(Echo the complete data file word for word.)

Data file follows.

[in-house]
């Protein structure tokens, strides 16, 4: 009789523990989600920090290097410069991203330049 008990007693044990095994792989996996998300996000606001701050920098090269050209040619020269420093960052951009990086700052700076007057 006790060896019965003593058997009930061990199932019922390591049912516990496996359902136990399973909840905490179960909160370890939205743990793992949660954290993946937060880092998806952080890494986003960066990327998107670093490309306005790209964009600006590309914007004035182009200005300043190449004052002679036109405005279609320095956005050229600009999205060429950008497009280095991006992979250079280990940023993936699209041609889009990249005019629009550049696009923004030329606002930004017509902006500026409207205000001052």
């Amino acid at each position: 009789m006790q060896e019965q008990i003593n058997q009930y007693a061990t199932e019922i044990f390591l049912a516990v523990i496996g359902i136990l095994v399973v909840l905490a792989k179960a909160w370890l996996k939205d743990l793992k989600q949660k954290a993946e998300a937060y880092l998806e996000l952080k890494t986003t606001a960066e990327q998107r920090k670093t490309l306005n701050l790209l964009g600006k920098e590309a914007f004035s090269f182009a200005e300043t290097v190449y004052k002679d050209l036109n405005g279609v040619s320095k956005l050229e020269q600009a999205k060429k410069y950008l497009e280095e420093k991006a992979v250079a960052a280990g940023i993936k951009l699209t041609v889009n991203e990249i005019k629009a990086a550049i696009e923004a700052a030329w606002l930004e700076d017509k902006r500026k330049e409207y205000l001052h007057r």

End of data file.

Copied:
[in-house]
């Protein structure tokens, strides 16, 4: 009789523990989600920090290097410069991203330049 008990007693044990095994792989996996998300996000606001701050920098090269050209040619020269420093960052951009990086700052700076007057 006790060896019965003593058997009930061990199932019922390591049912516990496996359902136990399973909840905490179960909160370890939205743990793992949660954290993946937060880092998806952080890494986003960066990327998107670093490309306005790209964009600006590309914007004035182009200005300043190449004052002679036109405005279609320095956005050229600009999205060429950008497009280095991006992979250079280990940023993936699209041609889009990249005019629009550049696009923004030329606002930004017509902006500026409207205000001052």
């Amino acid at each position: 009789m006790q060896e019965q008990i003593n058997q009930y007693a061990t199932e019922i044990f390591l049912a516990v523990i496996g359902i136990l095994v399973v909840l905490a792989k179960a909160w370890l996996k939205d743990l793992k989600q949660k954290a993946e998300a937060y880092l998806e996000l952080k890494t986003t606001a960066e990327q998107r920090k670093t490309l306005n701050l790209l964009g600006k920098e590309a914007f004035s090269f182009a200005e300043t290097v190449y004052k002679d050209l036109n405005g279609v040619s320095k956005l050229e020269q600009a999205k060429k410069y950008l497009e280095e420093k991006a992979v250079a960052a280990g940023i993936k951009l699209t041609v889009n991203e990249i005019k629009a990086a550049i696009e923004a700052a030329w606002l930004e700076d017509k902006r500026k330049e409207y205000l001052h007057r």